Click any word in a definition or example to find the entry for that word
describing a machine or manufacturing process that is controlled by a computer and does not need a human to be present in order to operate or supervise it
'Imagine going home out [sic] at night while your computer keeps doing your job. That's the basic idea behind a trend in manufacturing called "lights-out machining." You punch out. The machines keep working.'Changing Gears 14th September 2011
'Currently, on trial in its own machine shop, a new approach to on-machine probing is helping Renishaw benefit from dramatically reduced set times and the confidence to run 'lights out' on even the most sophisticated parts.'www.renishaw.com April 2008
Though these days we take domestic appliances like washing machines for granted, if we were to stop a second and ponder their benefits then most people would profess a quiet satisfaction that it's possible to leave a machine to do all that scrubbing and wringing work while you enjoy 45 minutes peace. Outside of the home, machinery has revolutionized all industrial sectors and given us increasingly efficient and cost-effective manufacturing processes, which now require only a fraction of the human input they once did. But what if we could not only get machines to do the work, but also just go off home, or even on holiday, and simply leave them to it, no further human contribution required? Such is the philosophy of what is now known as a lights-out approach to manufacturing.
as lights-out technology becomes more widely available, even small businesses are beginning to use it as a means of enhancing productivity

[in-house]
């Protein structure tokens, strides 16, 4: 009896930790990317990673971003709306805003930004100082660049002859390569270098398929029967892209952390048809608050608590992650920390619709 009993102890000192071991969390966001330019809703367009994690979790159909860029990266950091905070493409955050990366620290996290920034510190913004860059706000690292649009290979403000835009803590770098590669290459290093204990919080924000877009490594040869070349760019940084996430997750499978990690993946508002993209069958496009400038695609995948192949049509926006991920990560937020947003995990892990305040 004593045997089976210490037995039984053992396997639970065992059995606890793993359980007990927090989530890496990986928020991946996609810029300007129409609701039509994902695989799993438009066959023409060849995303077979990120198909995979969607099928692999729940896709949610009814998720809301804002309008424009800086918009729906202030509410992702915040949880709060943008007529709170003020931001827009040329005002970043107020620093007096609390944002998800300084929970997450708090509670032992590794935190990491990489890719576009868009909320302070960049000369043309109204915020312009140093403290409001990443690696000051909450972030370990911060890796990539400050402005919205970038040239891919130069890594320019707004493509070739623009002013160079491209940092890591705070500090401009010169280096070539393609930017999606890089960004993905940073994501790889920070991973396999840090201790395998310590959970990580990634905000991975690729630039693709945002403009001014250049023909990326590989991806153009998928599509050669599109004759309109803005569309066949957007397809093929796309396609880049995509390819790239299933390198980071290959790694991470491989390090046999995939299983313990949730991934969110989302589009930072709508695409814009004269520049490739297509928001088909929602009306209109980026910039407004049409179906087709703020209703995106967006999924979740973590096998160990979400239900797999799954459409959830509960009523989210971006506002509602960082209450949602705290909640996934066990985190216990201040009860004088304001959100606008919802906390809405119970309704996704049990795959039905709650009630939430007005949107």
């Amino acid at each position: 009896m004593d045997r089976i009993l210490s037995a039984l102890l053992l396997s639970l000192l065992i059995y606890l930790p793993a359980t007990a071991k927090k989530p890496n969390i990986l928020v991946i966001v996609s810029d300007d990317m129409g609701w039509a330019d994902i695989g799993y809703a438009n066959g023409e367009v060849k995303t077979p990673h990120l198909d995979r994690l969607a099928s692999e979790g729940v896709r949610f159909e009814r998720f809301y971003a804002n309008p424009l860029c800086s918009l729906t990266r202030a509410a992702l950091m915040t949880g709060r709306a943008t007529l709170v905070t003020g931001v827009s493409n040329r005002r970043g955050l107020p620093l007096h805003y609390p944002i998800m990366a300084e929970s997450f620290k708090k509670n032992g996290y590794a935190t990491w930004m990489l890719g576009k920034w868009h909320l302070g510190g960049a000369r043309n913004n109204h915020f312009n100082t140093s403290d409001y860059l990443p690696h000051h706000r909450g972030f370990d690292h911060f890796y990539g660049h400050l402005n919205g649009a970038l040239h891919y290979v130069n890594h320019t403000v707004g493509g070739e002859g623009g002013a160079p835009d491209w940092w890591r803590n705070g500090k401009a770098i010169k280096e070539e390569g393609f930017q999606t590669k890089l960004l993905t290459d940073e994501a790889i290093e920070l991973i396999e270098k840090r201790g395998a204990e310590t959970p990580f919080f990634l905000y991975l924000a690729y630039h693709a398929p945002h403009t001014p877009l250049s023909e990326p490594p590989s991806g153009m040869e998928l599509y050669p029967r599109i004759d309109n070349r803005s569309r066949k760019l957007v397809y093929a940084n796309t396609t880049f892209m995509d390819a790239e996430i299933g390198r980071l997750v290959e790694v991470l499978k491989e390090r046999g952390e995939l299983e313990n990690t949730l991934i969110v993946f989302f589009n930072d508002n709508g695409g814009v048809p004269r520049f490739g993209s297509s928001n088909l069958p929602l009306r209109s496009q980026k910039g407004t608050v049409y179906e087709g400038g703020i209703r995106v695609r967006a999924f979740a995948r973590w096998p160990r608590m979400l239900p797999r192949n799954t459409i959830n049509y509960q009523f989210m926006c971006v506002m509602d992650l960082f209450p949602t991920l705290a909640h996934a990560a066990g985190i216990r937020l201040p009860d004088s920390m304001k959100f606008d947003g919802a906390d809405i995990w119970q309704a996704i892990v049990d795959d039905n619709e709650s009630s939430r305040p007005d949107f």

A lights-out machine is a piece of equipment which can be left to operate in a fully-automated way, which, once turned on and with the appropriate settings, requires neither human operation nor supervision, it can function completely independently. This means that potentially, any factory equipped with such machinery could be left to operate over-night, or even longer, with no need for anyone to be present. Such an establishment is therefore correspondingly described as a lights-out factory, or the term can be used adverbially and the factory said to be … running lights out.
A key player in lights-out manufacturing is Japanese robotics corporation FANUC, which has been operating lights-out factories for robots since 2001. FANUC uses robots to build robots, at plants which can be left unattended for up to 30 days. As lights-out technology becomes more widely available however, even small businesses are beginning to use it as a means of enhancing productivity. By running fully-automated shifts, companies can meet increasing demand, or save money on labour and associated costs.
Unsurprisingly, the concept of lights-out manufacturing is rather controversial. On the one hand it increases cost-effectiveness, enhancing productivity with less investment in manpower. The flip side is that it costs jobs, with factories typically only needing a small proportion of the workforce required when operated conventionally.
The term lights-out in reference to manufacturing has been around since the early eighties, often associated with the late Roger Smith, CEO of General Motors, who envisioned a fully-automated car manufacturing process which would make the company as efficient as its Japanese rivals. Unfortunately, the associated machinery didn't turn out to be up to the job, even with the lights on, and the term slipped into obscurity for many years until improved technology made lights-out manufacturing a realistic and attractive option.
The term itself is based of course on the idea that having no humans present in a place of work means 'the lights can be turned off'. In practice it's not only the lights, but the heating, air-conditioning, kettles, microwaves and other things humans might need too, making substantial savings on running costs.
Dating back to the 1950s, an earlier term for a similar concept is automatic factory, which describes a factory where raw materials enter and finished products leave with little or no human intervention.
Read last week's BuzzWord. swishing.
This article was first published on 20th August 2012.
a sweet brown food eaten as a sweet or used for flavouring other food